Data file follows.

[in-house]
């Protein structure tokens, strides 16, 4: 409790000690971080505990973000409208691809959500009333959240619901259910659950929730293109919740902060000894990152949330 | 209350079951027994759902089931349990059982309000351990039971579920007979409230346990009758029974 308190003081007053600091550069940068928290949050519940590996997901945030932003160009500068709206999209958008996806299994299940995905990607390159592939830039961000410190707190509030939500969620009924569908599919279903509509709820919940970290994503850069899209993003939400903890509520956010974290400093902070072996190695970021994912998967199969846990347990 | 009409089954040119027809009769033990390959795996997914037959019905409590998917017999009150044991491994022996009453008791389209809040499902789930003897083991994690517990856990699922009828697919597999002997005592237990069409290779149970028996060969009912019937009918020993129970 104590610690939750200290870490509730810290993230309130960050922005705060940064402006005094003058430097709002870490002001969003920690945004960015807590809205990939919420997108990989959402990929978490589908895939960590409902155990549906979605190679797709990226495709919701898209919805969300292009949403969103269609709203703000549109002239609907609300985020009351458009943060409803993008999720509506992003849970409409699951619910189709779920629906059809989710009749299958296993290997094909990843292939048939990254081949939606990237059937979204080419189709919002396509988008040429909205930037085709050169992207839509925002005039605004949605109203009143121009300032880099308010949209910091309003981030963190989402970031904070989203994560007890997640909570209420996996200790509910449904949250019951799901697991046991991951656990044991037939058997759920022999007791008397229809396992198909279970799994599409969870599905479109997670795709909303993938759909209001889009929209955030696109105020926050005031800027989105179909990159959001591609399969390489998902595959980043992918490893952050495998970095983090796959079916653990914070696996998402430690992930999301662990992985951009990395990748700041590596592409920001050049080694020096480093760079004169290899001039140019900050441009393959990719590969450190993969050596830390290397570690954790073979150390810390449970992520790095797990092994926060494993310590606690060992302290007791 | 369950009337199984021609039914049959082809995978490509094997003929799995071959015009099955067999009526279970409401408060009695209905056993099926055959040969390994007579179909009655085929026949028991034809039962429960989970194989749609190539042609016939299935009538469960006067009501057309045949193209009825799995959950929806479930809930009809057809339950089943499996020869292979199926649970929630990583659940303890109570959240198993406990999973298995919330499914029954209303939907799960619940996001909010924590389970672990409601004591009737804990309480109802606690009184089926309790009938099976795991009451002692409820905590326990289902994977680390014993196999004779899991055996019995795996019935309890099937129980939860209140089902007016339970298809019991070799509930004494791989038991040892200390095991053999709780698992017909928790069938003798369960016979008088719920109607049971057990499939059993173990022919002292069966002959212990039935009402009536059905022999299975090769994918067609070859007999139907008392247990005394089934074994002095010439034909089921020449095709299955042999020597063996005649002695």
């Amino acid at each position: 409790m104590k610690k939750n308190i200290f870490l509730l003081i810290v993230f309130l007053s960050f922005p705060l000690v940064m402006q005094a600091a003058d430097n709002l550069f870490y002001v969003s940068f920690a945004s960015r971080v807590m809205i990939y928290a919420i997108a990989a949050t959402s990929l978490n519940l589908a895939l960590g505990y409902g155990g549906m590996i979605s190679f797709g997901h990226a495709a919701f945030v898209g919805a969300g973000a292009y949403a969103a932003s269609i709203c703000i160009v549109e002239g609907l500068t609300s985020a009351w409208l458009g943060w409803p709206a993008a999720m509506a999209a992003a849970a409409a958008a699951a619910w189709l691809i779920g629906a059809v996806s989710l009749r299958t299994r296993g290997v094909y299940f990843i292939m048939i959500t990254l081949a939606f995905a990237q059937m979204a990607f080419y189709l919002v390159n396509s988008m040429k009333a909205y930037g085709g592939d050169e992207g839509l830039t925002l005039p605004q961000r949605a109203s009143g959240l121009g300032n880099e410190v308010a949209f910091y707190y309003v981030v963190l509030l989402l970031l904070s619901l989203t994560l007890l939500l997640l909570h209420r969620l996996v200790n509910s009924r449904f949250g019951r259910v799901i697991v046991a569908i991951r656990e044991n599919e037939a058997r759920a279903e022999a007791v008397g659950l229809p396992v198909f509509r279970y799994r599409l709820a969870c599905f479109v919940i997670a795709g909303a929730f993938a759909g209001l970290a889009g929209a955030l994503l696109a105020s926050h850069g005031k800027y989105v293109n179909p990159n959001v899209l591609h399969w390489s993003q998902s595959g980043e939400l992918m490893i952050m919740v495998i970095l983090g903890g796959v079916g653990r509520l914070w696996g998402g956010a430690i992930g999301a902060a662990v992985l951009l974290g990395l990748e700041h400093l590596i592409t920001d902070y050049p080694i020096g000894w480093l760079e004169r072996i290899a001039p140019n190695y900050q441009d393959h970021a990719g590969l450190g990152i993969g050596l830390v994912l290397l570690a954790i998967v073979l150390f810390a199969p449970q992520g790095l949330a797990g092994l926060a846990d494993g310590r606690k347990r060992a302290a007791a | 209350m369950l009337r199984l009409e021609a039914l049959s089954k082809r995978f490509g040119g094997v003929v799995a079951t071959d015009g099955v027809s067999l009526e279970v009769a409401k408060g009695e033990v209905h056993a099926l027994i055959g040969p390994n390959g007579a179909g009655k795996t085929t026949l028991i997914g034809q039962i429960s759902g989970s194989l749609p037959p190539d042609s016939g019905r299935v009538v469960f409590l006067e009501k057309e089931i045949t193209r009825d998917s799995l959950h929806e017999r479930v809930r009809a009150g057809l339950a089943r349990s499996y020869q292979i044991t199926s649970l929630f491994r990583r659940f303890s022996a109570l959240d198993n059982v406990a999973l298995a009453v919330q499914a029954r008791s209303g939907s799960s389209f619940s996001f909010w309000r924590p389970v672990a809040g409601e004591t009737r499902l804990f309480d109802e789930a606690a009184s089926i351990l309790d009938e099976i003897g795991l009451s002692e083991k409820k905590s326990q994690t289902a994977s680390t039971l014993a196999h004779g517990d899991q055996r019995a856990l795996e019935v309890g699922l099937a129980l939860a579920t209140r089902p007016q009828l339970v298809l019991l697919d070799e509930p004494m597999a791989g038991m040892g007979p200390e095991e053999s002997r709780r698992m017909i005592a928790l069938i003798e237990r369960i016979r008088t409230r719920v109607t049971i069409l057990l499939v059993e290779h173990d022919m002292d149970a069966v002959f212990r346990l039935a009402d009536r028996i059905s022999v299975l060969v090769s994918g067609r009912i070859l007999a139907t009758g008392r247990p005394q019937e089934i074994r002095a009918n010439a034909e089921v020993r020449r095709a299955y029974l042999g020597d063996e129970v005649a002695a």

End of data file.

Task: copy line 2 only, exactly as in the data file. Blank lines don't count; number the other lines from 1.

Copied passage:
């Protein structure tokens, strides 16, 4: 409790000690971080505990973000409208691809959500009333959240619901259910659950929730293109919740902060000894990152949330 | 209350079951027994759902089931349990059982309000351990039971579920007979409230346990009758029974 308190003081007053600091550069940068928290949050519940590996997901945030932003160009500068709206999209958008996806299994299940995905990607390159592939830039961000410190707190509030939500969620009924569908599919279903509509709820919940970290994503850069899209993003939400903890509520956010974290400093902070072996190695970021994912998967199969846990347990 | 009409089954040119027809009769033990390959795996997914037959019905409590998917017999009150044991491994022996009453008791389209809040499902789930003897083991994690517990856990699922009828697919597999002997005592237990069409290779149970028996060969009912019937009918020993129970 104590610690939750200290870490509730810290993230309130960050922005705060940064402006005094003058430097709002870490002001969003920690945004960015807590809205990939919420997108990989959402990929978490589908895939960590409902155990549906979605190679797709990226495709919701898209919805969300292009949403969103269609709203703000549109002239609907609300985020009351458009943060409803993008999720509506992003849970409409699951619910189709779920629906059809989710009749299958296993290997094909990843292939048939990254081949939606990237059937979204080419189709919002396509988008040429909205930037085709050169992207839509925002005039605004949605109203009143121009300032880099308010949209910091309003981030963190989402970031904070989203994560007890997640909570209420996996200790509910449904949250019951799901697991046991991951656990044991037939058997759920022999007791008397229809396992198909279970799994599409969870599905479109997670795709909303993938759909209001889009929209955030696109105020926050005031800027989105179909990159959001591609399969390489998902595959980043992918490893952050495998970095983090796959079916653990914070696996998402430690992930999301662990992985951009990395990748700041590596592409920001050049080694020096480093760079004169290899001039140019900050441009393959990719590969450190993969050596830390290397570690954790073979150390810390449970992520790095797990092994926060494993310590606690060992302290007791 | 369950009337199984021609039914049959082809995978490509094997003929799995071959015009099955067999009526279970409401408060009695209905056993099926055959040969390994007579179909009655085929026949028991034809039962429960989970194989749609190539042609016939299935009538469960006067009501057309045949193209009825799995959950929806479930809930009809057809339950089943499996020869292979199926649970929630990583659940303890109570959240198993406990999973298995919330499914029954209303939907799960619940996001909010924590389970672990409601004591009737804990309480109802606690009184089926309790009938099976795991009451002692409820905590326990289902994977680390014993196999004779899991055996019995795996019935309890099937129980939860209140089902007016339970298809019991070799509930004494791989038991040892200390095991053999709780698992017909928790069938003798369960016979008088719920109607049971057990499939059993173990022919002292069966002959212990039935009402009536059905022999299975090769994918067609070859007999139907008392247990005394089934074994002095010439034909089921020449095709299955042999020597063996005649002695």